Treasuries Show Strong Move Back To The Upside

Treasuries showed a significant move to the upside during trading on Tuesday, regaining ground following the sharp pullback seen over the previous session.

Bond prices moved moderately higher in morning trading before seeing further upside in the afternoon. As a result, the yield on the benchmark ten-year note, which moves opposite of its price, slid 4.8 basis points to 0.678 percent.

Treasuries reached new highs for the session following the release of the results of the Treasury Department’s auction of $32 billion worth of ten-year notes, which attracted much stronger than average demand.

The ten-year note auction drew a high yield of 0.700 percent and a bid-to-cover ratio of 2.69, while the ten previous ten-year note auctions had an average bid-to-cover ratio of 2.42.

The bid-to-cover ratio is a measure of demand that indicates the amount of bids for each dollar worth of securities being sold.

Earlier in the day, treasuries moved higher following the release of a report from the Labor Department showing a notable decrease in U.S. consumer prices in the month of April.

The Labor Department said its consumer price index slid by 0.8 percent in April after falling by 0.4 percent in March.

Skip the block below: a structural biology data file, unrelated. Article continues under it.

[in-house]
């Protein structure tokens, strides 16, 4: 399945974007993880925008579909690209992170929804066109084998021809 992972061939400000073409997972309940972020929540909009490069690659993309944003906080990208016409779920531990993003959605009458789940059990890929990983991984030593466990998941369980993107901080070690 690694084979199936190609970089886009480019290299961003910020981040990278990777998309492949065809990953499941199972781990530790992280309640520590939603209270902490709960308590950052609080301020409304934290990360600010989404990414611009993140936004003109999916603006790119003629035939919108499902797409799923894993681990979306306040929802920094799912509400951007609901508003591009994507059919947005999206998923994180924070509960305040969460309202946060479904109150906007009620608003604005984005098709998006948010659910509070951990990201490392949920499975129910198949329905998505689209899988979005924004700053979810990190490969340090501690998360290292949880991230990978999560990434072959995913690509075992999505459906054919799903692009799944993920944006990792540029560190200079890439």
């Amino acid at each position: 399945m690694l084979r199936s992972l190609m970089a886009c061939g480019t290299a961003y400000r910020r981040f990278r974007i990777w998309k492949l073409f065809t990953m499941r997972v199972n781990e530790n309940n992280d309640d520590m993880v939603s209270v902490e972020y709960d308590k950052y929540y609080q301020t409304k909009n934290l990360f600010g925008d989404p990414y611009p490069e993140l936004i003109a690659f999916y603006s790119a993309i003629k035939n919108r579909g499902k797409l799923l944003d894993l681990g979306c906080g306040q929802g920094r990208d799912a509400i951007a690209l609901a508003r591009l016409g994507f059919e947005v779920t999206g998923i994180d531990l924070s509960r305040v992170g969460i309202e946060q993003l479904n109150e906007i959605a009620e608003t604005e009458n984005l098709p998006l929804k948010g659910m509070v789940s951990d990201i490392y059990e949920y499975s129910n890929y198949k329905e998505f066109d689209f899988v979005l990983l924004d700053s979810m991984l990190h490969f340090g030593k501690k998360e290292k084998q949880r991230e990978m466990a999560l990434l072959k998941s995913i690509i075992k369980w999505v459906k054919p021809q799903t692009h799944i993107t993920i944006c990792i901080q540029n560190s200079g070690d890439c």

The drop by the index, which matched economist estimates, reflects the largest monthly decline since December of 2008.

Excluding food and energy prices, core consumer prices fell by 0.4 percent in April after edging down by 0.1 percent in March. Economists had expected core prices to dip by 0.2 percent.

The drop in core prices was the biggest on record dating back to 1957 and reflected sharply lower prices for apparel, motor vehicle insurance, airline fares, and lodging away from home.

Compared to the same month a year ago, consumer prices in April were up by just 0.3 percent, reflecting the slowest annual growth since October of 2015.

The annual rate of growth on core consumer prices also slowed to 1.4 percent in April from 2.1 percent in March, showing the smallest increase since April of 2011.

On Wednesday, the Labor Department is scheduled to release a separate report on producer prices in the month of April.

Producer prices are expected to drop by 0.5 percent in April after dipping by 0.2 percent in March, while core producer prices are expected to come in unchanged after inching up by 0.2 percent.

The Treasury is also scheduled to announce the results of its auction of $22 billion worth of thirty-year bonds on Wednesday.

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